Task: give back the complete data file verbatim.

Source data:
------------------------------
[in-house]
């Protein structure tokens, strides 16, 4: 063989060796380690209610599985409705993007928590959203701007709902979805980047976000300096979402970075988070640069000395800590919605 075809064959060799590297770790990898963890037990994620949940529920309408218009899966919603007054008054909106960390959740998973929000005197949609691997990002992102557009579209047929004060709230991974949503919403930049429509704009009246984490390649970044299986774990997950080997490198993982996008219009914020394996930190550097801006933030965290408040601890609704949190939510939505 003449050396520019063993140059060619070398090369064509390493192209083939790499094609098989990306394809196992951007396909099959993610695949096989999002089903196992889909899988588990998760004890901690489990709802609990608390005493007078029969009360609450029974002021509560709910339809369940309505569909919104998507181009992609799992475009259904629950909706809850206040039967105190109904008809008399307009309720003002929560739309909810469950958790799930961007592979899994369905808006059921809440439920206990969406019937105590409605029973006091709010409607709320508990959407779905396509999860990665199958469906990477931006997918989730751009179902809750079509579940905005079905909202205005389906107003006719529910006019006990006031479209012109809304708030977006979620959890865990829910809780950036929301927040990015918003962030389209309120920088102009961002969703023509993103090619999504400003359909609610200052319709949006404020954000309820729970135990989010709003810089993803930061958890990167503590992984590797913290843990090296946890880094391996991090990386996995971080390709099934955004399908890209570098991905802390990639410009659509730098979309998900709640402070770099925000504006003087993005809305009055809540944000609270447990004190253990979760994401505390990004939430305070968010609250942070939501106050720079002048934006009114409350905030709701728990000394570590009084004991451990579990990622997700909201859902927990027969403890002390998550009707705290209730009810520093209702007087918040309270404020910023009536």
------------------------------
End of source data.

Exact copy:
[in-house]
């Protein structure tokens, strides 16, 4: 063989060796380690209610599985409705993007928590959203701007709902979805980047976000300096979402970075988070640069000395800590919605 075809064959060799590297770790990898963890037990994620949940529920309408218009899966919603007054008054909106960390959740998973929000005197949609691997990002992102557009579209047929004060709230991974949503919403930049429509704009009246984490390649970044299986774990997950080997490198993982996008219009914020394996930190550097801006933030965290408040601890609704949190939510939505 003449050396520019063993140059060619070398090369064509390493192209083939790499094609098989990306394809196992951007396909099959993610695949096989999002089903196992889909899988588990998760004890901690489990709802609990608390005493007078029969009360609450029974002021509560709910339809369940309505569909919104998507181009992609799992475009259904629950909706809850206040039967105190109904008809008399307009309720003002929560739309909810469950958790799930961007592979899994369905808006059921809440439920206990969406019937105590409605029973006091709010409607709320508990959407779905396509999860990665199958469906990477931006997918989730751009179902809750079509579940905005079905909202205005389906107003006719529910006019006990006031479209012109809304708030977006979620959890865990829910809780950036929301927040990015918003962030389209309120920088102009961002969703023509993103090619999504400003359909609610200052319709949006404020954000309820729970135990989010709003810089993803930061958890990167503590992984590797913290843990090296946890880094391996991090990386996995971080390709099934955004399908890209570098991905802390990639410009659509730098979309998900709640402070770099925000504006003087993005809305009055809540944000609270447990004190253990979760994401505390990004939430305070968010609250942070939501106050720079002048934006009114409350905030709701728990000394570590009084004991451990579990990622997700909201859902927990027969403890002390998550009707705290209730009810520093209702007087918040309270404020910023009536």